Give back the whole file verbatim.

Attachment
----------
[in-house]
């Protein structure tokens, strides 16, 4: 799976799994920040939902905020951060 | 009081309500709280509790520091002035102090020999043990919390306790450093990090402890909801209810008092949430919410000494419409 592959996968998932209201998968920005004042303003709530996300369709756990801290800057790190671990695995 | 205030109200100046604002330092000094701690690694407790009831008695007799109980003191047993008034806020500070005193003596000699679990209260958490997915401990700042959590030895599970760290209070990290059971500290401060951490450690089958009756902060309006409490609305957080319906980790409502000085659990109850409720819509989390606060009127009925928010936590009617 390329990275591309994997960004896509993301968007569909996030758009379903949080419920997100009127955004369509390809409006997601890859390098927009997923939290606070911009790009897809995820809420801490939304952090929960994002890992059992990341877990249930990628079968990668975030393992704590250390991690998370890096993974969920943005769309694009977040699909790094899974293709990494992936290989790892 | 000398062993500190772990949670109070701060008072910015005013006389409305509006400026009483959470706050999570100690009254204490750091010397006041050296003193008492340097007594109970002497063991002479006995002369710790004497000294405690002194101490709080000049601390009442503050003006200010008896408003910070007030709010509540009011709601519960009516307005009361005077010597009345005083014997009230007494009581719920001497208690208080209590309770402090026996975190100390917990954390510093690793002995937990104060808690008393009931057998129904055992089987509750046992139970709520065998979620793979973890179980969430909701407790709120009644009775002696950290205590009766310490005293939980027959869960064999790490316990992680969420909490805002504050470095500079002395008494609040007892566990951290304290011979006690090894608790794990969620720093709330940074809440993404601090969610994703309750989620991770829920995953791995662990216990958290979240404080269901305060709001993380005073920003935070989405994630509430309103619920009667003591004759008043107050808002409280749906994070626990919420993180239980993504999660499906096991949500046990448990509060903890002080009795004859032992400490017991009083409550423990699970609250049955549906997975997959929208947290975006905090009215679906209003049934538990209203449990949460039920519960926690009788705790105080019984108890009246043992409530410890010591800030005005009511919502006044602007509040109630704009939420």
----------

[in-house]
């Protein structure tokens, strides 16, 4: 799976799994920040939902905020951060 | 009081309500709280509790520091002035102090020999043990919390306790450093990090402890909801209810008092949430919410000494419409 592959996968998932209201998968920005004042303003709530996300369709756990801290800057790190671990695995 | 205030109200100046604002330092000094701690690694407790009831008695007799109980003191047993008034806020500070005193003596000699679990209260958490997915401990700042959590030895599970760290209070990290059971500290401060951490450690089958009756902060309006409490609305957080319906980790409502000085659990109850409720819509989390606060009127009925928010936590009617 390329990275591309994997960004896509993301968007569909996030758009379903949080419920997100009127955004369509390809409006997601890859390098927009997923939290606070911009790009897809995820809420801490939304952090929960994002890992059992990341877990249930990628079968990668975030393992704590250390991690998370890096993974969920943005769309694009977040699909790094899974293709990494992936290989790892 | 000398062993500190772990949670109070701060008072910015005013006389409305509006400026009483959470706050999570100690009254204490750091010397006041050296003193008492340097007594109970002497063991002479006995002369710790004497000294405690002194101490709080000049601390009442503050003006200010008896408003910070007030709010509540009011709601519960009516307005009361005077010597009345005083014997009230007494009581719920001497208690208080209590309770402090026996975190100390917990954390510093690793002995937990104060808690008393009931057998129904055992089987509750046992139970709520065998979620793979973890179980969430909701407790709120009644009775002696950290205590009766310490005293939980027959869960064999790490316990992680969420909490805002504050470095500079002395008494609040007892566990951290304290011979006690090894608790794990969620720093709330940074809440993404601090969610994703309750989620991770829920995953791995662990216990958290979240404080269901305060709001993380005073920003935070989405994630509430309103619920009667003591004759008043107050808002409280749906994070626990919420993180239980993504999660499906096991949500046990448990509060903890002080009795004859032992400490017991009083409550423990699970609250049955549906997975997959929208947290975006905090009215679906209003049934538990209203449990949460039920519960926690009788705790105080019984108890009246043992409530410890010591800030005005009511919502006044602007509040109630704009939420």